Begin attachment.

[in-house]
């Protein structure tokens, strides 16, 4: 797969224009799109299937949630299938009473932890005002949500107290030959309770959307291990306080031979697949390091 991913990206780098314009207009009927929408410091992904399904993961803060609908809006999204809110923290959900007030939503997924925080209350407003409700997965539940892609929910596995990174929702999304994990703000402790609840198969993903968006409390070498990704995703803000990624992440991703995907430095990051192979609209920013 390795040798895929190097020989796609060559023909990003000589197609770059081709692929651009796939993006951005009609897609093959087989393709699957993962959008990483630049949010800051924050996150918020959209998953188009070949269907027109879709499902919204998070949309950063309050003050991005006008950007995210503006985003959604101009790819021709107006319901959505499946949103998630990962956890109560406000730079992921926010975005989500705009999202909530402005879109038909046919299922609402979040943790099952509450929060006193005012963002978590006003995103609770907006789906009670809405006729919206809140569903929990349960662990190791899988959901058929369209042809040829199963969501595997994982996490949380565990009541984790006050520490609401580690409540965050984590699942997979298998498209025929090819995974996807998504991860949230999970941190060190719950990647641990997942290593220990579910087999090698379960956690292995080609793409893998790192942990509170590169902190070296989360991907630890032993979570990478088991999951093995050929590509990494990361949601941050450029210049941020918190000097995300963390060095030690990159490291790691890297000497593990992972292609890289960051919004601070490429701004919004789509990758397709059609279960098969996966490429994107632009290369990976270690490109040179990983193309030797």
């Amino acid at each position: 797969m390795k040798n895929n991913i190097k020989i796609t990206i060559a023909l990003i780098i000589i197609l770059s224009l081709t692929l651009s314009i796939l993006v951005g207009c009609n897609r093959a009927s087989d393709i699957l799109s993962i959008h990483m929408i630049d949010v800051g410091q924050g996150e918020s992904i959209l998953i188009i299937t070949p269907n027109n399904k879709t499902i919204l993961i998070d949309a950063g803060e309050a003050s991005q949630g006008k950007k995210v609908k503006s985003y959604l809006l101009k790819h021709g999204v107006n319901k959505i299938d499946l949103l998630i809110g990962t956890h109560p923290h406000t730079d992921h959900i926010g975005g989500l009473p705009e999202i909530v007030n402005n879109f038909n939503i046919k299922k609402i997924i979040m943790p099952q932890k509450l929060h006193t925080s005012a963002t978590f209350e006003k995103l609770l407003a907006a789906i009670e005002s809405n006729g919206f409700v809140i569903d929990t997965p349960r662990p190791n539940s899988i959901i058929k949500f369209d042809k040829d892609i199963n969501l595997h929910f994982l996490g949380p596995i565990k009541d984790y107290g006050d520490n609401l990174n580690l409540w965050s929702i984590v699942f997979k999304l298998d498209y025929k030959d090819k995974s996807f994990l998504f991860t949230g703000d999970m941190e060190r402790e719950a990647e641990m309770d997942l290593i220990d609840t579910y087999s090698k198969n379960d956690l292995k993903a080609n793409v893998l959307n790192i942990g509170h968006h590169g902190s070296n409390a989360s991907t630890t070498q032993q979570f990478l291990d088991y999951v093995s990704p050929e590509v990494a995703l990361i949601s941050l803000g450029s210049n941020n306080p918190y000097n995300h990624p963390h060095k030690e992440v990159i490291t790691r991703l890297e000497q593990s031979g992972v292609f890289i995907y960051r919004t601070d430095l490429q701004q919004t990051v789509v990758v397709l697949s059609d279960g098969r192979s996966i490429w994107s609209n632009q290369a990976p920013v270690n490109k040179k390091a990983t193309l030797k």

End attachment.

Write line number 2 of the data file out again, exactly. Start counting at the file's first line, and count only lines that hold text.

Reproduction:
């Protein structure tokens, strides 16, 4: 797969224009799109299937949630299938009473932890005002949500107290030959309770959307291990306080031979697949390091 991913990206780098314009207009009927929408410091992904399904993961803060609908809006999204809110923290959900007030939503997924925080209350407003409700997965539940892609929910596995990174929702999304994990703000402790609840198969993903968006409390070498990704995703803000990624992440991703995907430095990051192979609209920013 390795040798895929190097020989796609060559023909990003000589197609770059081709692929651009796939993006951005009609897609093959087989393709699957993962959008990483630049949010800051924050996150918020959209998953188009070949269907027109879709499902919204998070949309950063309050003050991005006008950007995210503006985003959604101009790819021709107006319901959505499946949103998630990962956890109560406000730079992921926010975005989500705009999202909530402005879109038909046919299922609402979040943790099952509450929060006193005012963002978590006003995103609770907006789906009670809405006729919206809140569903929990349960662990190791899988959901058929369209042809040829199963969501595997994982996490949380565990009541984790006050520490609401580690409540965050984590699942997979298998498209025929090819995974996807998504991860949230999970941190060190719950990647641990997942290593220990579910087999090698379960956690292995080609793409893998790192942990509170590169902190070296989360991907630890032993979570990478088991999951093995050929590509990494990361949601941050450029210049941020918190000097995300963390060095030690990159490291790691890297000497593990992972292609890289960051919004601070490429701004919004789509990758397709059609279960098969996966490429994107632009290369990976270690490109040179990983193309030797």